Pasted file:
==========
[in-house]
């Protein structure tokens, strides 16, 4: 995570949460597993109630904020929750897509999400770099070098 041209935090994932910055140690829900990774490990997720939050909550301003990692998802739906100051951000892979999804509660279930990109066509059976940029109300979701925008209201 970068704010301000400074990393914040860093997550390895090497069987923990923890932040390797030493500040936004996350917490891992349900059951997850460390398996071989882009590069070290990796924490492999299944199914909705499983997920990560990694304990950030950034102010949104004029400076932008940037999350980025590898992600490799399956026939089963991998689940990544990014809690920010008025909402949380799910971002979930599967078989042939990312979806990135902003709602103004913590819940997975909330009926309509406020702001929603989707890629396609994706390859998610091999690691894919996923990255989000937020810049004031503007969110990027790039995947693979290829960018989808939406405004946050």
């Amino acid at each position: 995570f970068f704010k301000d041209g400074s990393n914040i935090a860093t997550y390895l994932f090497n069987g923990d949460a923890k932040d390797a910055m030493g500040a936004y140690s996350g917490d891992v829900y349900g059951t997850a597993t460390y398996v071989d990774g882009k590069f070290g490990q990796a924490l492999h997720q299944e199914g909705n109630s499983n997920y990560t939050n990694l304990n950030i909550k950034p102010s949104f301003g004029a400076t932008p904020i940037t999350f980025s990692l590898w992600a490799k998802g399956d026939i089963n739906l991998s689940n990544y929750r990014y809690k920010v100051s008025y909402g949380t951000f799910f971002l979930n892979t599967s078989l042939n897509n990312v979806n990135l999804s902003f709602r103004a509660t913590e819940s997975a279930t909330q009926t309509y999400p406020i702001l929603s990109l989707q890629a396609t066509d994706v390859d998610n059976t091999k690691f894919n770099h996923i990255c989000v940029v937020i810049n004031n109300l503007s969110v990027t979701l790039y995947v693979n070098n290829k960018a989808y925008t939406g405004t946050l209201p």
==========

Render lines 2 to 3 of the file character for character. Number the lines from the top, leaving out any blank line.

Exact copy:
């Protein structure tokens, strides 16, 4: 995570949460597993109630904020929750897509999400770099070098 041209935090994932910055140690829900990774490990997720939050909550301003990692998802739906100051951000892979999804509660279930990109066509059976940029109300979701925008209201 970068704010301000400074990393914040860093997550390895090497069987923990923890932040390797030493500040936004996350917490891992349900059951997850460390398996071989882009590069070290990796924490492999299944199914909705499983997920990560990694304990950030950034102010949104004029400076932008940037999350980025590898992600490799399956026939089963991998689940990544990014809690920010008025909402949380799910971002979930599967078989042939990312979806990135902003709602103004913590819940997975909330009926309509406020702001929603989707890629396609994706390859998610091999690691894919996923990255989000937020810049004031503007969110990027790039995947693979290829960018989808939406405004946050």
């Amino acid at each position: 995570f970068f704010k301000d041209g400074s990393n914040i935090a860093t997550y390895l994932f090497n069987g923990d949460a923890k932040d390797a910055m030493g500040a936004y140690s996350g917490d891992v829900y349900g059951t997850a597993t460390y398996v071989d990774g882009k590069f070290g490990q990796a924490l492999h997720q299944e199914g909705n109630s499983n997920y990560t939050n990694l304990n950030i909550k950034p102010s949104f301003g004029a400076t932008p904020i940037t999350f980025s990692l590898w992600a490799k998802g399956d026939i089963n739906l991998s689940n990544y929750r990014y809690k920010v100051s008025y909402g949380t951000f799910f971002l979930n892979t599967s078989l042939n897509n990312v979806n990135l999804s902003f709602r103004a509660t913590e819940s997975a279930t909330q009926t309509y999400p406020i702001l929603s990109l989707q890629a396609t066509d994706v390859d998610n059976t091999k690691f894919n770099h996923i990255c989000v940029v937020i810049n004031n109300l503007s969110v990027t979701l790039y995947v693979n070098n290829k960018a989808y925008t939406g405004t946050l209201p």